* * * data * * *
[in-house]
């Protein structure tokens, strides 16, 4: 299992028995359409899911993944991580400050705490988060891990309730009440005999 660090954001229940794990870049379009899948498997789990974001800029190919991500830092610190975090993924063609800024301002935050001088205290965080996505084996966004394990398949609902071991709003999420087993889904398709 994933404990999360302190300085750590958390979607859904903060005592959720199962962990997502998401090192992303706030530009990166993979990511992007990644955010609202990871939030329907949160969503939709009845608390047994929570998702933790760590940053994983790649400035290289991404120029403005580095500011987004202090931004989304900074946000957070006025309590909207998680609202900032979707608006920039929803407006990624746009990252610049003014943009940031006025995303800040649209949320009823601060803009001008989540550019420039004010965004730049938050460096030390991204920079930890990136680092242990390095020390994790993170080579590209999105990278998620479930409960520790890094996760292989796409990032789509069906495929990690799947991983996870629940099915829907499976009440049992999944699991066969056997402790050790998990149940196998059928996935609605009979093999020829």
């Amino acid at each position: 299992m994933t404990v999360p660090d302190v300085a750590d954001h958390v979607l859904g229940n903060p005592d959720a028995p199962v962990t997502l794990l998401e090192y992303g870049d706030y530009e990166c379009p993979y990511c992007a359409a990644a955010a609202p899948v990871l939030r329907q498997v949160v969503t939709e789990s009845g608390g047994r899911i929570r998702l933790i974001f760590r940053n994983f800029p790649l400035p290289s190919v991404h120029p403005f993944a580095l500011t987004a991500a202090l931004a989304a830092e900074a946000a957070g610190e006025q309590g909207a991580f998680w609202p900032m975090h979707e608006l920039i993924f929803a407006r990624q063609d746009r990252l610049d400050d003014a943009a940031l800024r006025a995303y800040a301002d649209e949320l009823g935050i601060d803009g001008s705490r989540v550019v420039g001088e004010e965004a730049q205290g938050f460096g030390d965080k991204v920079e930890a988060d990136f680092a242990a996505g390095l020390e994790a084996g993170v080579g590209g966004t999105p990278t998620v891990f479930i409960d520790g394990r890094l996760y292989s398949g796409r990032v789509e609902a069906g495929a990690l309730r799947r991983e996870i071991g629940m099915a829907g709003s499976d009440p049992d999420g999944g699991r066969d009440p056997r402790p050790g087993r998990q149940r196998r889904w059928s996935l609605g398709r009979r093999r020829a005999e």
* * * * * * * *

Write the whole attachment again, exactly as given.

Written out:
[in-house]
């Protein structure tokens, strides 16, 4: 299992028995359409899911993944991580400050705490988060891990309730009440005999 660090954001229940794990870049379009899948498997789990974001800029190919991500830092610190975090993924063609800024301002935050001088205290965080996505084996966004394990398949609902071991709003999420087993889904398709 994933404990999360302190300085750590958390979607859904903060005592959720199962962990997502998401090192992303706030530009990166993979990511992007990644955010609202990871939030329907949160969503939709009845608390047994929570998702933790760590940053994983790649400035290289991404120029403005580095500011987004202090931004989304900074946000957070006025309590909207998680609202900032979707608006920039929803407006990624746009990252610049003014943009940031006025995303800040649209949320009823601060803009001008989540550019420039004010965004730049938050460096030390991204920079930890990136680092242990390095020390994790993170080579590209999105990278998620479930409960520790890094996760292989796409990032789509069906495929990690799947991983996870629940099915829907499976009440049992999944699991066969056997402790050790998990149940196998059928996935609605009979093999020829």
């Amino acid at each position: 299992m994933t404990v999360p660090d302190v300085a750590d954001h958390v979607l859904g229940n903060p005592d959720a028995p199962v962990t997502l794990l998401e090192y992303g870049d706030y530009e990166c379009p993979y990511c992007a359409a990644a955010a609202p899948v990871l939030r329907q498997v949160v969503t939709e789990s009845g608390g047994r899911i929570r998702l933790i974001f760590r940053n994983f800029p790649l400035p290289s190919v991404h120029p403005f993944a580095l500011t987004a991500a202090l931004a989304a830092e900074a946000a957070g610190e006025q309590g909207a991580f998680w609202p900032m975090h979707e608006l920039i993924f929803a407006r990624q063609d746009r990252l610049d400050d003014a943009a940031l800024r006025a995303y800040a301002d649209e949320l009823g935050i601060d803009g001008s705490r989540v550019v420039g001088e004010e965004a730049q205290g938050f460096g030390d965080k991204v920079e930890a988060d990136f680092a242990a996505g390095l020390e994790a084996g993170v080579g590209g966004t999105p990278t998620v891990f479930i409960d520790g394990r890094l996760y292989s398949g796409r990032v789509e609902a069906g495929a990690l309730r799947r991983e996870i071991g629940m099915a829907g709003s499976d009440p049992d999420g999944g699991r066969d009440p056997r402790p050790g087993r998990q149940r196998r889904w059928s996935l609605g398709r009979r093999r020829a005999e």